Elected officials at the state, federal and local levels weighed in Tuesday regarding the school shooting incident on Monday at Waukesha South High School and on Tuesday at Oshkosh West High School:
State Rep. Greta Neubauer, D-Racine, released the following statement on the incidents and credible threats of violence reported at Waukesha North High School and the Sparta Area School District:
“In less than 48 hours, Wisconsin students have been subjected to unimaginable terror in their schools. It is terrible and tragic that our students fear for their safety when they enter their classrooms each day. This cannot continue to be the status quo for our kids.
“As a legislator, I hear from constituents and people around our state who are looking for answers as to why this is happening in our schools, and for solutions to prevent future violence. We need to take urgent action to support gun safety in Wisconsin, and to provide students in crisis with the resources they need to keep themselves and their classmates safe.
“Thank you to the school resource officers who were able to intervene and prevent further violence in Waukesha and Oshkosh, and to the teachers and administrators who acted decisively to protect their students from danger,” Neubauer concluded.
Gov. Tony Evers released the following statement on his official Facebook page:
"What happened in Oshkosh today hits especially close to home for Kathy and I — two of our kids graduated from Oshkosh West when our family lived in Oshkosh, and our hearts go out to all of the folks at Oshkosh West and the Oshkosh community as they grapple with today’s events.
"It’s impossible to ignore the fact that in addition to today’s officer-involved shooting at Oshkosh West, the Sparta School District is closed due to security threats, and that this happened just a day after we had another school shooting at Waukesha South. I said it yesterday and I’ll say it again today — no kid should be afraid to go to school or be in the classroom, and no parent should be afraid to send their kid to school, either.
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"The last two days tells us that we can’t keep pretending that this only happens in other communities or in other states — it’s happening here, too. We can’t just accept that violence in our schools is a foregone conclusion, and we have to get to work to do everything we can to keep our kids and our communities safe."
Carolyn Stanford Taylor, the state superintendent of public instruction, issued the following statement in response to Tuesday’s shooting incident at Oshkosh West High School.
“No words can express the anxiety and worry our parents, students, and staff must be feeling today. Violent incidents and threats against safety in our schools break my heart.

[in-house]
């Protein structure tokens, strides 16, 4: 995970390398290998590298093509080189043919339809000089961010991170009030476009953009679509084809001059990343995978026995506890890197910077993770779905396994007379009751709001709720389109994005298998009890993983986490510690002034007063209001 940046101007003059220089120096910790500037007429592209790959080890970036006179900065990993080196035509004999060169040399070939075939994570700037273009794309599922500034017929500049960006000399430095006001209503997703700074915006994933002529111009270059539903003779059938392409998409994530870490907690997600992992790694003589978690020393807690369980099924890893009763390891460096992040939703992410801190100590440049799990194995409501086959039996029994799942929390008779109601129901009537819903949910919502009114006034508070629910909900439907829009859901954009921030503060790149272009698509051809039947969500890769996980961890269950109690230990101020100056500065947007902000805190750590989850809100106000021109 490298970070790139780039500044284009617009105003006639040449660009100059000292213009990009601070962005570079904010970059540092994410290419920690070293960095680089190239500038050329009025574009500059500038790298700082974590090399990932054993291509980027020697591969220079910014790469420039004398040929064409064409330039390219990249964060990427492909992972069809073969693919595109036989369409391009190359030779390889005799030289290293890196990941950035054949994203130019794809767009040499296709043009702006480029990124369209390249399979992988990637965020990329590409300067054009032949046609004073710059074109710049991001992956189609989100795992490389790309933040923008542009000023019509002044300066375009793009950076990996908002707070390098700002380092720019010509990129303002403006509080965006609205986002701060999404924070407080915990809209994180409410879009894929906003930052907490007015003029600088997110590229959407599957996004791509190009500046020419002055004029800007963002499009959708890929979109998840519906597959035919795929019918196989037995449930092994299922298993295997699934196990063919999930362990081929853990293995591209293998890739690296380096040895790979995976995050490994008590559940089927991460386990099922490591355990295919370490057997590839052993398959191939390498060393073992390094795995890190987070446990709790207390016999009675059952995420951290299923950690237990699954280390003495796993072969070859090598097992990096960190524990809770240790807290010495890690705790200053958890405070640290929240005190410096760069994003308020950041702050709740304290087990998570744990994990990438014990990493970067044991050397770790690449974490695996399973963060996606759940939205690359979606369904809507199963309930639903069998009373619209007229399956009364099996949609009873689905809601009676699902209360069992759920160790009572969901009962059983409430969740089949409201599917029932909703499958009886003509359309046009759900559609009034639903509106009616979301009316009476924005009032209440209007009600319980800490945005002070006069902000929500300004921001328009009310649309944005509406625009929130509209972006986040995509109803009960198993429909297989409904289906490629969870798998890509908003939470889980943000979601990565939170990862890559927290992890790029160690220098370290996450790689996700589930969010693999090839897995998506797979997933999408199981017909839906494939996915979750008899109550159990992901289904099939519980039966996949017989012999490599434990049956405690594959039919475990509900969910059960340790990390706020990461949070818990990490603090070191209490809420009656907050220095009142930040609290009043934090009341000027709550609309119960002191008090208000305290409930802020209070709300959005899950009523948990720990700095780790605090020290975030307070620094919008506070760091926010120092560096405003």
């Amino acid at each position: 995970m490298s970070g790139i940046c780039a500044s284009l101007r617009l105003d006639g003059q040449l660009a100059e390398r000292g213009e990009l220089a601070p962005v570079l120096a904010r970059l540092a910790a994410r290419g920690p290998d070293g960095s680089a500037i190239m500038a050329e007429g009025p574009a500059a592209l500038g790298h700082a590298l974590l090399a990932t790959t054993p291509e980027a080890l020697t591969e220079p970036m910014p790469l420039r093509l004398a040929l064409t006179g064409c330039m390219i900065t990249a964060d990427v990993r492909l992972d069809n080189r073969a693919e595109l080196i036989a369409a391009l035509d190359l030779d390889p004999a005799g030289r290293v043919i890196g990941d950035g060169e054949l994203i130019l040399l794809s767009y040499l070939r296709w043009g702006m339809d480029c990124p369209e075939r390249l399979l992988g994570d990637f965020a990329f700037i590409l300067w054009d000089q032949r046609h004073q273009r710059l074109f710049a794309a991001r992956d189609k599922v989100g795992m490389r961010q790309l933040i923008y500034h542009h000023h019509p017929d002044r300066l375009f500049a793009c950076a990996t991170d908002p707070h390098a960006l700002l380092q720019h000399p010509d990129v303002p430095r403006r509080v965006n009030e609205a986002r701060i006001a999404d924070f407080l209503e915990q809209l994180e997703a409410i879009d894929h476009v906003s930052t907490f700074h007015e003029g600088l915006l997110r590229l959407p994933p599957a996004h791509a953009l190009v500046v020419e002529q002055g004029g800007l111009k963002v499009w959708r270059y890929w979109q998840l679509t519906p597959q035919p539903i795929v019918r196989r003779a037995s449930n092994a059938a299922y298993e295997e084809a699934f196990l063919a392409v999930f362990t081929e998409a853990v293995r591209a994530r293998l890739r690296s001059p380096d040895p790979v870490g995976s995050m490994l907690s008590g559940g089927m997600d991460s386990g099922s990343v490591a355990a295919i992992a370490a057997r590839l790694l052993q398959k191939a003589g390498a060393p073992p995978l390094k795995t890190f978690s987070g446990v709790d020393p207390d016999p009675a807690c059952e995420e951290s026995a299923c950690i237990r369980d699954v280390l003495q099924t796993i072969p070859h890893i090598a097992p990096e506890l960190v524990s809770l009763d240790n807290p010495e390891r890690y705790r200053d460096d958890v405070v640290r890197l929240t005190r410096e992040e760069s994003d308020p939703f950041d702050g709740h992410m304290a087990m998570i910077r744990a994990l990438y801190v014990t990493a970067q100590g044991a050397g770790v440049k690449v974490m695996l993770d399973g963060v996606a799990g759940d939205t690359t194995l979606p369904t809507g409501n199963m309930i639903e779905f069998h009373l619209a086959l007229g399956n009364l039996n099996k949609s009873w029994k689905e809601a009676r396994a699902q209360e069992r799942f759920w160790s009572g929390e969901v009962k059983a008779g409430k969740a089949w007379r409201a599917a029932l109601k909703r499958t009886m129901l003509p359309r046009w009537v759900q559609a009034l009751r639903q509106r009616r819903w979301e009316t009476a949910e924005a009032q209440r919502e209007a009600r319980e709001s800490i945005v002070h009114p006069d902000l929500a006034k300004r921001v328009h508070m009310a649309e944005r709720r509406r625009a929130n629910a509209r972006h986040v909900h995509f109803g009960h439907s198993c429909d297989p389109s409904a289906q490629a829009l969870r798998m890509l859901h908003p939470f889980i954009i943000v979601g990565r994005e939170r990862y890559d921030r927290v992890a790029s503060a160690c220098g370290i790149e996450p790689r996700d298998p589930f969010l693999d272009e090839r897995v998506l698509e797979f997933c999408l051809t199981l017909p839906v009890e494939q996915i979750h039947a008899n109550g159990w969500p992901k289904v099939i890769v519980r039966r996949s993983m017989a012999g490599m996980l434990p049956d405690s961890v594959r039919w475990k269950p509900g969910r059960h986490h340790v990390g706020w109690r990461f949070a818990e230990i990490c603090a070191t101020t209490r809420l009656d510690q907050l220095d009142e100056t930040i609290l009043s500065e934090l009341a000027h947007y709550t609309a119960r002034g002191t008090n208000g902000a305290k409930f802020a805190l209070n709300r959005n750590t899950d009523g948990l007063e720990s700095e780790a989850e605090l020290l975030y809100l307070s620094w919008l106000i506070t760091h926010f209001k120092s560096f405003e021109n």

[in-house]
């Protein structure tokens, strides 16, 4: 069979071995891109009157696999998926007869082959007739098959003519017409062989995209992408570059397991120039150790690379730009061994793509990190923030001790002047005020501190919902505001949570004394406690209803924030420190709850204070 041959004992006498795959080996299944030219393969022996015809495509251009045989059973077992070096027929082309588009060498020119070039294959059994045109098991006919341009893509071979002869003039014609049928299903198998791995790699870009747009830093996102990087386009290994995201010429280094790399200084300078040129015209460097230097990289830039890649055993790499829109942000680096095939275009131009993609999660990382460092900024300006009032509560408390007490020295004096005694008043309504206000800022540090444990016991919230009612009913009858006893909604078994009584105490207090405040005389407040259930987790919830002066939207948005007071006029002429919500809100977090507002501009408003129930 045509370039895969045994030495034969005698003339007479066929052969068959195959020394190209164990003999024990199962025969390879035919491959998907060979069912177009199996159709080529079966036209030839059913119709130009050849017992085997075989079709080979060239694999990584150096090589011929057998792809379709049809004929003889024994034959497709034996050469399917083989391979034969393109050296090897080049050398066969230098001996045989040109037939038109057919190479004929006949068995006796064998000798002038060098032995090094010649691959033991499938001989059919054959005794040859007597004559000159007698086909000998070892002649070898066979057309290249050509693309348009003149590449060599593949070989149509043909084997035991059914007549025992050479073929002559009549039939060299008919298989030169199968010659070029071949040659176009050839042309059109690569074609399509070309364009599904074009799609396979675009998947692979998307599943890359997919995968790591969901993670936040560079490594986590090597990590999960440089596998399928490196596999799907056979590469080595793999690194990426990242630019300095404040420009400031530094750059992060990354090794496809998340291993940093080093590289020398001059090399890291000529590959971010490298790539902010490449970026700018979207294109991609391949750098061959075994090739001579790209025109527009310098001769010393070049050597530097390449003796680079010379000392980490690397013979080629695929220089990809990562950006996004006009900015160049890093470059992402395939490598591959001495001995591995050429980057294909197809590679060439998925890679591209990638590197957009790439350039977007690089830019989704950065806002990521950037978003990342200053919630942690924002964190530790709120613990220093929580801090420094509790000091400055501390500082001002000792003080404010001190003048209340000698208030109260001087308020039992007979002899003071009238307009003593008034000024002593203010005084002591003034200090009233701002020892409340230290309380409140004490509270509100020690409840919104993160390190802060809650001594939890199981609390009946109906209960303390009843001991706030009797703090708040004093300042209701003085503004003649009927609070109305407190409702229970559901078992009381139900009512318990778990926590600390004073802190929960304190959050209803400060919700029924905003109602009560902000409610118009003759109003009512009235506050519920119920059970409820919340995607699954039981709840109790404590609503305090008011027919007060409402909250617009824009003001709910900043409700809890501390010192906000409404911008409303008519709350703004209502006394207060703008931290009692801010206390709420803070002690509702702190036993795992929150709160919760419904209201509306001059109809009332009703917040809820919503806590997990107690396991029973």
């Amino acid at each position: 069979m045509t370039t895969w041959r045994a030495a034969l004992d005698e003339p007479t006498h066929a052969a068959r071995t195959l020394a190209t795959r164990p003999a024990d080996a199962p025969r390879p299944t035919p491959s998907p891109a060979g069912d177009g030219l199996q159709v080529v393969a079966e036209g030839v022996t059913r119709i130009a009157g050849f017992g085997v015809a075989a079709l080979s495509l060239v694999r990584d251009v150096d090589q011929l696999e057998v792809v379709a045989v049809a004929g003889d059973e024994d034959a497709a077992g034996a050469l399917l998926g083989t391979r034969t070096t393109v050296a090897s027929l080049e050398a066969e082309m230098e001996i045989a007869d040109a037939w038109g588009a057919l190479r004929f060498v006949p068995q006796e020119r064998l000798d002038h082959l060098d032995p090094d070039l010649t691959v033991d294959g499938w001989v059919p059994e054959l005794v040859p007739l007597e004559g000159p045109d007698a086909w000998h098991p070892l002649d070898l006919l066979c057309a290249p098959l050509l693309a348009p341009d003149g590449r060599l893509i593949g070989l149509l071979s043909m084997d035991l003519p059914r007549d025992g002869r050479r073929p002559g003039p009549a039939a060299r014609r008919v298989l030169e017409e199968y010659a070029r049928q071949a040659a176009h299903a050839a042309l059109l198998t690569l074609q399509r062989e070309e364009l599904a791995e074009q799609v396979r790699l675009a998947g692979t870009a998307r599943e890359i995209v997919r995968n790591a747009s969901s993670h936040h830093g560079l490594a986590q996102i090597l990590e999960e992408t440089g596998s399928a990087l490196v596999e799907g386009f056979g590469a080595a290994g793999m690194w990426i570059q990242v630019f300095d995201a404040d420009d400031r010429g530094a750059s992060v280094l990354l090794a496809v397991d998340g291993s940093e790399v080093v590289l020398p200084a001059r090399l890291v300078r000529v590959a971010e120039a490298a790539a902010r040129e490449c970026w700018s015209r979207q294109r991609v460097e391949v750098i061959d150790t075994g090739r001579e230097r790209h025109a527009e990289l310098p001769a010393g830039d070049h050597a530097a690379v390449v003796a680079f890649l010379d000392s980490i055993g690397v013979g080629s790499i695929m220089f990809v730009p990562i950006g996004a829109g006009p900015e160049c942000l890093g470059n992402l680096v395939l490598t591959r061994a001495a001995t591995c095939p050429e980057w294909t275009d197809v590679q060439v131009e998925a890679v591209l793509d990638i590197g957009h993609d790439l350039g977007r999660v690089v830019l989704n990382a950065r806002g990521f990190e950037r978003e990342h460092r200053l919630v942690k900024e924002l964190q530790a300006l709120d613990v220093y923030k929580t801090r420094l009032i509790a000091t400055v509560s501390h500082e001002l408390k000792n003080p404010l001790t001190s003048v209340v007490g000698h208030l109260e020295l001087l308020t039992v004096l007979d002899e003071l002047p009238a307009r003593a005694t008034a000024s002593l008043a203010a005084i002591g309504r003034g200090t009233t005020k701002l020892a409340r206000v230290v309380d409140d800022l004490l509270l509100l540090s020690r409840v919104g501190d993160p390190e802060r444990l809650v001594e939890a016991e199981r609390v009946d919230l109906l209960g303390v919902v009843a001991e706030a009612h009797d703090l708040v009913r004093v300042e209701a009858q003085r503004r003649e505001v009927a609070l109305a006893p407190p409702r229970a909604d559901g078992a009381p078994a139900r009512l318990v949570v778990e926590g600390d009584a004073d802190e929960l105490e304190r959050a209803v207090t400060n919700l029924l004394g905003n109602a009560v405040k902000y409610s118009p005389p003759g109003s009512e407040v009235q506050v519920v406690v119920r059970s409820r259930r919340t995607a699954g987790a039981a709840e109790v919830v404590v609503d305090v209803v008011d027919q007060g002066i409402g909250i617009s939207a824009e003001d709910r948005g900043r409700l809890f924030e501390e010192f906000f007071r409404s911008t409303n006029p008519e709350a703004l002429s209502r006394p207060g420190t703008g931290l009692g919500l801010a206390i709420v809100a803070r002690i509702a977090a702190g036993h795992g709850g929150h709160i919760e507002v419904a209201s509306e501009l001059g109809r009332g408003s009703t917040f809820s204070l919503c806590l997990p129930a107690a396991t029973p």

“Our schools have always been one of the safest places for our students, and I want that to always be the case. Schools train and prepare for threats and dangerous situations because of the unfortunate reality that this can happen anywhere. I wish this wasn’t the case; we need to do more.
“I’m extending the resources of my agency to offer additional support during this time of need. I’m asking the Wisconsin Safe and Healthy Schools Center to provide whatever resources they can to the Oshkosh Area School District and the surrounding area. I will be looking into what we can accomplish with other state agencies to further address both the needs of our schools and the supports that can be provided.
“Our schools must be safe environments for our students and staff, and we are committed to working together to make sure of that.”
U.S. Sen. Ron Johnson, R-Wis., said the following Tuesday regarding safety at our state’s schools:
“The incidents at Waukesha South and Oshkosh West remind us that we do not possess the capability to completely prevent someone from bringing a weapon to school. We should all be thankful, however, that larger tragedies may well have been averted due to training, and the swift and courageous action of students, teachers, school administrators, and armed school resource officers. This confirms that action can — and should — be taken to mitigate harm and limit casualties when weapons are brought into schools.
“A recent report published by the Secret Service that studied 41 school shootings from 2008-2017 demonstrates that in every case, the shooter showed concerning behaviors prior to the attack. In addition, the Department of Homeland Security will soon go live with an internet clearinghouse of school safety best practices that school officials should be aware of and utilize. Let’s not let anyone’s vision of the ‘perfect’ solution prevent us from taking action that will do some good.”